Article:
I have a few friends that are into wildlife photography. Looking at their beautiful photos capturing life in the wilderness is interesting. Watching wildlife would also be something that people be interested in doing when they travel to a particular country. For example, you must have heard South Africa is very popular for its exciting wildlife sighting. People travel to South Africa just to see the African exotic animals, the migration of millions of wildebeest – like what we see in the Lion King movie, and also to learn about their local culture. I must admit that South Africa is on my travel wishlist, too!
However, did you know there are places in Indonesia where we can also see some endemic wildlife? They are still unique and exciting, although wildlife sightings in Indonesia may not be as massive as in other countries. We must remember that most of the wildlife in Indonesia I am about to share is endangered. Hence, if you ever plan to visit these places, you must know the dos and don’ts before entering their habitats. And indeed, I highly recommend always getting the on-site guide or ranger to guide you while visiting.
Below are some of the places I have been to before that I think are worth including on your bucket list if you are keen on wildlife.
TABLE OF CONTENTS
1. Bukit Lawang
This place is home to Sumatran Orangutan. Their habitat is the jungle which is still part of the Gunung Leuser National Park, North Sumatra. To see the Orangutan, we must trek through the jungle with guidance from the park ranger. Besides Orangutans, we can see numerous birds and plants. I enjoyed seeing the Orangutan.
I would prefer wearing a mountain sandal to trekking shoes for this activity, and I would recommend you do the same – as long as you feel comfortable enough. Because after seeing the Orangutan, instead of walking back, we can take the tubing ride down along the river instead. This also means our footwear will be getting wet.
2. Raja Ampat
Have you heard of Bird of Paradise, or Cendrawasih, before? It is a medium size bird species that are unique to Papua Island. There is about 45 Bird of Paradise species, and you probably won’t believe they exist. The species are scattered around the whole land of Papua; not all the bird sighting areas are easy to reach.
However, in Raja Ampat, there are two particular species – Red Bird of Paradise and Wilson, we can look out for in the jungle. The birds usually hang out in several spots, and the birdwatching guide will know the best. For sure, don’t forget to bring binoculars! It will be beneficial to spot the birds staying on higher tree branches.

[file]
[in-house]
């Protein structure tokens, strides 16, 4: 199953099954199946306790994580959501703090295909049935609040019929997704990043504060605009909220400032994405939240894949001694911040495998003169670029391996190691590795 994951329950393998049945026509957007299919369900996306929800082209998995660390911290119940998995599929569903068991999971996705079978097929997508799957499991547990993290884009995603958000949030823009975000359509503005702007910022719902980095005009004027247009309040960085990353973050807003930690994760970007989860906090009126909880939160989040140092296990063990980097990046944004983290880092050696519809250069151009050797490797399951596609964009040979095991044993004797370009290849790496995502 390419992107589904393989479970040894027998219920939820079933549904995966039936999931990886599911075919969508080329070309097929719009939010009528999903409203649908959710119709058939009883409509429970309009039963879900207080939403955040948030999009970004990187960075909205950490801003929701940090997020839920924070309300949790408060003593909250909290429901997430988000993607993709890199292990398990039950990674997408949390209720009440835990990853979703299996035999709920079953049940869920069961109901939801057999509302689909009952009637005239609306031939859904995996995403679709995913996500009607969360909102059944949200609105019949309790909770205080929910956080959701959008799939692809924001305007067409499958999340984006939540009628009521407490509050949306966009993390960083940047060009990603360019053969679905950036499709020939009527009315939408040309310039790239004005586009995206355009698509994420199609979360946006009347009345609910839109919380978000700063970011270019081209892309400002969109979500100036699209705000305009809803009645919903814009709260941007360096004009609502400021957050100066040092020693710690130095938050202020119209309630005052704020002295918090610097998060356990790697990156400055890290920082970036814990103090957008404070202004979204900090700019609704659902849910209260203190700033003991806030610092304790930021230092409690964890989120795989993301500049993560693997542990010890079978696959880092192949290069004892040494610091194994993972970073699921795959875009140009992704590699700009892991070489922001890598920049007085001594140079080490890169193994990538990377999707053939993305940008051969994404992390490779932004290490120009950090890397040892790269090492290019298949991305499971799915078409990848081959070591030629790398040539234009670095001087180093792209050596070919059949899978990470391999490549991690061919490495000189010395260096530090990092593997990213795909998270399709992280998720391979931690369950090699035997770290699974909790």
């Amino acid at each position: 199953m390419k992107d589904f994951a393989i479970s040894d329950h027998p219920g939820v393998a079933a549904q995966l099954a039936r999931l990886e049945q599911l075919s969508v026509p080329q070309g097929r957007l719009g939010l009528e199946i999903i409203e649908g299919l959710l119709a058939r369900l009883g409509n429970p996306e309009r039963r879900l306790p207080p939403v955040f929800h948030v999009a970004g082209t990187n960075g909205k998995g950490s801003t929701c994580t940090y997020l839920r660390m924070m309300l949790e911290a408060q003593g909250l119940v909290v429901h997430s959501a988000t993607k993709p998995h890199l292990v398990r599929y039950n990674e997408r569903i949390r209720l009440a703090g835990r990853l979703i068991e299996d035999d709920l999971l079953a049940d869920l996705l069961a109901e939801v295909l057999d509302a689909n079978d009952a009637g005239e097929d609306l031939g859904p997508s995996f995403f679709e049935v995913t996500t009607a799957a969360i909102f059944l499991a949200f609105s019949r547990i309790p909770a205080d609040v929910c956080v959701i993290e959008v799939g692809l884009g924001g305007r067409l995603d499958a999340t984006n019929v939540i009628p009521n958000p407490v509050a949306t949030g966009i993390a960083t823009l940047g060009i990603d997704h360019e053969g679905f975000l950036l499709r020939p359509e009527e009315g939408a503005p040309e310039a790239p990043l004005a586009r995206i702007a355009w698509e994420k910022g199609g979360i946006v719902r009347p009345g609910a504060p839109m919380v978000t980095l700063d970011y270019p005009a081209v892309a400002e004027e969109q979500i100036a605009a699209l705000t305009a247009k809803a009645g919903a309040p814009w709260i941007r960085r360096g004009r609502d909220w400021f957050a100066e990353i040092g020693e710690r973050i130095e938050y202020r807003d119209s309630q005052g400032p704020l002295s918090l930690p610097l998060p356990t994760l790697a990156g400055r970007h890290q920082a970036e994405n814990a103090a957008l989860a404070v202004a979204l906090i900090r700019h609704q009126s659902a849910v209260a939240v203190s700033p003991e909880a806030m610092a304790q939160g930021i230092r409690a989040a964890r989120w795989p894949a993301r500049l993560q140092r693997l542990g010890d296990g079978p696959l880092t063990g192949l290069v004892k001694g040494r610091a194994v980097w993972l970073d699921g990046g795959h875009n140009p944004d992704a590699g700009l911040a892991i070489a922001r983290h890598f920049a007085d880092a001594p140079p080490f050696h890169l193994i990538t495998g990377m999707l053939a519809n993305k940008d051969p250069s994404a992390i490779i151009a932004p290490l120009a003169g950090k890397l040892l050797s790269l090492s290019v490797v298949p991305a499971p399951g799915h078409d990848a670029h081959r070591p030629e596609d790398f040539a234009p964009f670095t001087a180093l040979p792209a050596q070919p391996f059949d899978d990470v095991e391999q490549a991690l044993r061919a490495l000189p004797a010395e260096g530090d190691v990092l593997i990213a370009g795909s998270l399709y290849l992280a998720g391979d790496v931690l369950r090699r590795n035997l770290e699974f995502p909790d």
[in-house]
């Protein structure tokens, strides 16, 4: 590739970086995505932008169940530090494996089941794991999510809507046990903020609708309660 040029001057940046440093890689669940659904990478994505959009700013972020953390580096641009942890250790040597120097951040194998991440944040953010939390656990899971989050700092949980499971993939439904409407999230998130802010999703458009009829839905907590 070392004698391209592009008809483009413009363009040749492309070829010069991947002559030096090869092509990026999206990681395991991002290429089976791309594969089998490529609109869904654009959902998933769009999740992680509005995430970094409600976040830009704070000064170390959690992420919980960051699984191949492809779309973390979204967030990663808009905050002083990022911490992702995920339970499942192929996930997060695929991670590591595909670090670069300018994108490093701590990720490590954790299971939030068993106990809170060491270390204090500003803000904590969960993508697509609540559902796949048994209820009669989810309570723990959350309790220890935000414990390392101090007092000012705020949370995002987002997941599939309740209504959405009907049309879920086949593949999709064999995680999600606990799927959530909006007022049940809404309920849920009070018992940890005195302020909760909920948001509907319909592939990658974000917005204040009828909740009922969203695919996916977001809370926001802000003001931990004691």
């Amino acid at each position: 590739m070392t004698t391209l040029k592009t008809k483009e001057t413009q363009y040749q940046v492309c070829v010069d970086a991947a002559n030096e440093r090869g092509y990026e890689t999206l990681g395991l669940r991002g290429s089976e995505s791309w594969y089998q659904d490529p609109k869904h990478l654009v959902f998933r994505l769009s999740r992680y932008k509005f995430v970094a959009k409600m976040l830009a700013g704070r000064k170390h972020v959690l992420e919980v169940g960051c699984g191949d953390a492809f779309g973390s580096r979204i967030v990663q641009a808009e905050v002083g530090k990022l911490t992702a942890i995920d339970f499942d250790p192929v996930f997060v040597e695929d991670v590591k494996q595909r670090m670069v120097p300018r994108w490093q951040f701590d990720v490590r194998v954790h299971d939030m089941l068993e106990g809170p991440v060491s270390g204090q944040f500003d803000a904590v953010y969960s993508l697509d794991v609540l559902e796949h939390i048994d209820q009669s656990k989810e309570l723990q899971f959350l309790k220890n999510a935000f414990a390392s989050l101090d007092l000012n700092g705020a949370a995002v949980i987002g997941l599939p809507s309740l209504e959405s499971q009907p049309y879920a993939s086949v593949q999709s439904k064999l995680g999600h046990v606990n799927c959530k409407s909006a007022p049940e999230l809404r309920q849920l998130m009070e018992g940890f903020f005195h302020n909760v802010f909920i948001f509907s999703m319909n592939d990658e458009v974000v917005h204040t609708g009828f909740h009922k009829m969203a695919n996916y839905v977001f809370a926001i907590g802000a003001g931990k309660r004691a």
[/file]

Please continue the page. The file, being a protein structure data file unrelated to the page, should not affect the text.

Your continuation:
[ Read: Baliem Valley Festival in Papua ]
Although Tangkahan is also part of the Gunung Leuser National Park where Bukit Lawang is, these two sites are not exactly nearby, spend at least two days at Tangkahan to refresh in the nature by visiting the Sumatran Elephant Conservatory, interacting with them and watch how this gentle giant animals live in their habitat. Once a week, the elephants will be released into the wild so they don’t lose their survival instinct.
Also, enjoy river tubing and trekking in the rainforest and river while you are there. There are waterfalls that we can stop by, too! Tangkahan is a unique and peaceful place you shall not miss if you ever plan to visit North Sumatra.
4. Komodo Islands
I listed Komodo Islands as one of the recommended places to visit in Indonesia (especially when you are a first-timer), among many others. It is not only because of the beauty of the national park but also because it is only here that we can find the giant lizard in the world, the Komodo Dragon.
There are three big islands within the national park: Padar, Rinca, and Komodo Island. Although visitors usually will only go to either Rinca or Komodo Island for the sighting, the Komodo dragons are also on other small islands within the national park and Flores Island.
Live on board for a night or more in the national park for snorkelling, diving, visiting the local villages, or just enjoying the life in the ocean, are a few things we can do here besides trekking on the rugged and hilly island to search for the dragon. It will be an excellent, memorable experience that we won’t get elsewhere!
If you are looking for a place not far from the city where you can see the endemic monkey of Kalimantan called Bekantan, then the Bekantan and Mangrove Conservation Area in Tarakan is the place! The fact that it is located right in the middle of the city of Tarakan makes it reachable by car or public transport.
No extra preparation is needed to see the Bekantan except our luck. They are still considered in the wild anyway. If we are lucky enough, they will hang out on the mangrove boardwalk, where we can spot them easily. Their appearances with the male Bekantan has a more extensive and bigger nose while the female has a smaller and sharper nose make them unique!
6. Baluran National Park